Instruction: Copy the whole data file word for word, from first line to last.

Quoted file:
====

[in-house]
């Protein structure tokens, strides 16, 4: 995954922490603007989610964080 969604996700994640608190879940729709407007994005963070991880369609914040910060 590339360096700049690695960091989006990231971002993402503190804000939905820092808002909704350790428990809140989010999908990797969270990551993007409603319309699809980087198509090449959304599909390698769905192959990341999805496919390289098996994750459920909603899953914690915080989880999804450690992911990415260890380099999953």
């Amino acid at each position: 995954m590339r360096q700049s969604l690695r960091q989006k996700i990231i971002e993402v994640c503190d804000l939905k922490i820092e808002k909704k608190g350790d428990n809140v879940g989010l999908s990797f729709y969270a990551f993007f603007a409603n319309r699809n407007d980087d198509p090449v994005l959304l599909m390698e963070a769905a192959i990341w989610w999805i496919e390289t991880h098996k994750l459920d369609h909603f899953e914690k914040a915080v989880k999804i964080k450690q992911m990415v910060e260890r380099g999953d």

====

[in-house]
């Protein structure tokens, strides 16, 4: 995954922490603007989610964080 969604996700994640608190879940729709407007994005963070991880369609914040910060 590339360096700049690695960091989006990231971002993402503190804000939905820092808002909704350790428990809140989010999908990797969270990551993007409603319309699809980087198509090449959304599909390698769905192959990341999805496919390289098996994750459920909603899953914690915080989880999804450690992911990415260890380099999953």
């Amino acid at each position: 995954m590339r360096q700049s969604l690695r960091q989006k996700i990231i971002e993402v994640c503190d804000l939905k922490i820092e808002k909704k608190g350790d428990n809140v879940g989010l999908s990797f729709y969270a990551f993007f603007a409603n319309r699809n407007d980087d198509p090449v994005l959304l599909m390698e963070a769905a192959i990341w989610w999805i496919e390289t991880h098996k994750l459920d369609h909603f899953e914690k914040a915080v989880k999804i964080k450690q992911m990415v910060e260890r380099g999953d």